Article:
The first week of school my read aloud will be Hermie by Max Lucado. It tells the story of a caterpillar who desperately wants to be special like so many other bugs. Then when he becomes a butterfly he recognizes that he hadn’t become his true self. I’ll ask the kids what they think is Hermie’s greatest lesson learned. Their answers should reflect ideas about being ok with who you are or where you are at presently. That we don’t need to desire or try to be something we are not. Especially because we all have the potential to become someone greater than we are today, at this moment.
Next, we will all draw ourselves as the butterflies we see for our future selves. Students who feel comfortable drawing from scratch will get a blank white paper and those who need an outline to get started can have a copy. They will color and cut out their butterflies and we will hang them in the classroom.
My next major point to students will be noticing how different each butterfly was drawn. I’ll make an observation that the process inside a chrysalis is probably not the same for a bright blue wing as it would be for a marbled yellow and black wing. That means that in order to be formed into a butterfly each one might need something different to achieve the end result. The same idea applies to our classroom, each student will need a specific path of lessons to achieve mastery of a skill.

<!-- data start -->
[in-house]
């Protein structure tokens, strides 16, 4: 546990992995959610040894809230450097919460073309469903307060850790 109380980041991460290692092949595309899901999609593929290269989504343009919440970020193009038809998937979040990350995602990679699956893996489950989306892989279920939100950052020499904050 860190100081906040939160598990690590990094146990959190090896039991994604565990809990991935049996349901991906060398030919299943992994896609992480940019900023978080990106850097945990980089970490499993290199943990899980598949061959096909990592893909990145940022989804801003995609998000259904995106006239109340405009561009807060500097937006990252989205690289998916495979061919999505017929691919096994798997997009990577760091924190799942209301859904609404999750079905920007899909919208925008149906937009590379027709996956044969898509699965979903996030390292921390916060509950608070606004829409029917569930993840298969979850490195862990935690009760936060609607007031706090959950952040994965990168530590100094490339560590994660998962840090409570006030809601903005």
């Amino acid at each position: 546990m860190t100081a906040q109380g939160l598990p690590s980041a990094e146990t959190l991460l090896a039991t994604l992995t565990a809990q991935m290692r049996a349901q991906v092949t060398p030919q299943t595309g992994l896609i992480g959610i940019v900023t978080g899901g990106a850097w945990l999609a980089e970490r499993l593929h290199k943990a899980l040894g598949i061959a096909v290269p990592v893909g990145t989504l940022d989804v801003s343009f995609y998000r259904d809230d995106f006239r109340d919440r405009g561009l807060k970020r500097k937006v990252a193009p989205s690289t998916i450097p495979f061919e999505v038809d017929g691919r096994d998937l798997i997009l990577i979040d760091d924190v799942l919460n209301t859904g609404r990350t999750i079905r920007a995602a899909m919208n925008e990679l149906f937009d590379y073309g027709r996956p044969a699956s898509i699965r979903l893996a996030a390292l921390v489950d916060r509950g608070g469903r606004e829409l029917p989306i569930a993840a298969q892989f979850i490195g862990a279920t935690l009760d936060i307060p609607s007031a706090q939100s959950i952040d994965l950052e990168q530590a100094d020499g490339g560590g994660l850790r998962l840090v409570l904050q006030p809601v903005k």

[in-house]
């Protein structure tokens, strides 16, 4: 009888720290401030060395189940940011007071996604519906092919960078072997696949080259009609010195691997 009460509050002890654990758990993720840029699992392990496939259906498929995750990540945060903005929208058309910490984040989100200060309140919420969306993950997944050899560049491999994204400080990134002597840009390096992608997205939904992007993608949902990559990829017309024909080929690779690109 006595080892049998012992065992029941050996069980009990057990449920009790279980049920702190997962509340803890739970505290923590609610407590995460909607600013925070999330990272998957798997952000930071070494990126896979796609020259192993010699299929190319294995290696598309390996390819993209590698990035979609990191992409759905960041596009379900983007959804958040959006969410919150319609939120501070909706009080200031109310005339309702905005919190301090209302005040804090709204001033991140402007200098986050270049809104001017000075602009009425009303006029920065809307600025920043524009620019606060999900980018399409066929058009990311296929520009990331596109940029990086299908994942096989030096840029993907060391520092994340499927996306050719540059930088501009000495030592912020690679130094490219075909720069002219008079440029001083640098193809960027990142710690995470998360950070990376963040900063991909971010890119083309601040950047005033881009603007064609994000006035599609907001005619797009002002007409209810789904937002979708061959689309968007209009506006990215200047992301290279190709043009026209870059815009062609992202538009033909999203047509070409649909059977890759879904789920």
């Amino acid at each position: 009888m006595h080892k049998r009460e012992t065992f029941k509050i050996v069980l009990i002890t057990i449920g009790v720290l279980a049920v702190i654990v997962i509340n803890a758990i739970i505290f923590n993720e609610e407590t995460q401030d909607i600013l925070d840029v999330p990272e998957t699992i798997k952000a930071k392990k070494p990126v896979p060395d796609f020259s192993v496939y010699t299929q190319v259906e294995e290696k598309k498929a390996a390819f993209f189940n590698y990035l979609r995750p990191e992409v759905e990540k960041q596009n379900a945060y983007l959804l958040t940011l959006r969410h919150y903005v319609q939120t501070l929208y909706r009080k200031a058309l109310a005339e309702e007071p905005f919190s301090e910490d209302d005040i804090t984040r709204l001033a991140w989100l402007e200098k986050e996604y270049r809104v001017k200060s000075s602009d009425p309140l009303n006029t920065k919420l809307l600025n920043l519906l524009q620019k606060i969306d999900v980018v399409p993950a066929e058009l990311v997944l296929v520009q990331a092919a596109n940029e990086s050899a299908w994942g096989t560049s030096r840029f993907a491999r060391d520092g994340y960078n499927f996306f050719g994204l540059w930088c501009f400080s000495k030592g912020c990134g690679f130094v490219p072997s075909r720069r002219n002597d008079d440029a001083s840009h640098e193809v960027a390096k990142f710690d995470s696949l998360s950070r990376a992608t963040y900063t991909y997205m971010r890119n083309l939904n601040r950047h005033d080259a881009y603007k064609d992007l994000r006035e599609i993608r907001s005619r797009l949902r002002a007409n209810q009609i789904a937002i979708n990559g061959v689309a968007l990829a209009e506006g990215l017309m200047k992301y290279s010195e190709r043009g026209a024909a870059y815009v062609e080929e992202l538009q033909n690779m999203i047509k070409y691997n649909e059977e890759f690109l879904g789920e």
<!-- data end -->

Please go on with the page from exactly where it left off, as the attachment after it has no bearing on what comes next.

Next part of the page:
Now we have established the idea that we all have the potential to be something different than we are right now and in order to get there, it can look different than the person sitting next to us. Ultimately creating a safe space where different is good.
Now is the time to ask students what goals they need to set in order to become that butterfly they envision. What new skills does this butterfly have that the caterpillar didn’t have or wasn’t very good at? What goals would help that butterfly gain these skills?
Keep in mind this whole class activity is a metaphor!
I would love to hear from any of the teachers who give this approach to classroom community a try. Share in the comments how or if you plan to give this a go.
This morning I had an Aha moment that soon reached #mindblown status. Here’s how this happened: Instagram has become a game changer for my teaching career. Now nothing I’m about to share is going to be new information to anyone; well maybe it depends on how in the dark you are, I was in the dusk. However, just like many of us teach our students, it’s not what you know it’s about how you use that knowledge. For example, I know I shouldn’t eat so much sugar, but does that stop me from pouring flavored creamer into my coffee every morning: NO. So you get what I mean, keep following me.
In the middle of the night it occurred to me, (my one-year-old daughter isn’t sleeping through the night, but that’s another mom post) there is a reason my new found use of Instagram hit #mindblown status whereas many of you will be like, yeah duh! Our building has not had a new teacher straight out of college in over a decade.
Why does this matter? Take a moment to flashback into my classroom during what I thought was an engaging lesson. I presented a writing lesson on character development that asked students to create a Facebook profile for their character. I thought I was being “trendy” and the kids would love bringing social media into the classroom. Do you know what they all told me? “Facebook is for old people. I don’t even have Facebook.” In fact, Facebook is old enough that as I’m writing this post it doesn’t tell me to check it’s spelling, but it does for Instagram.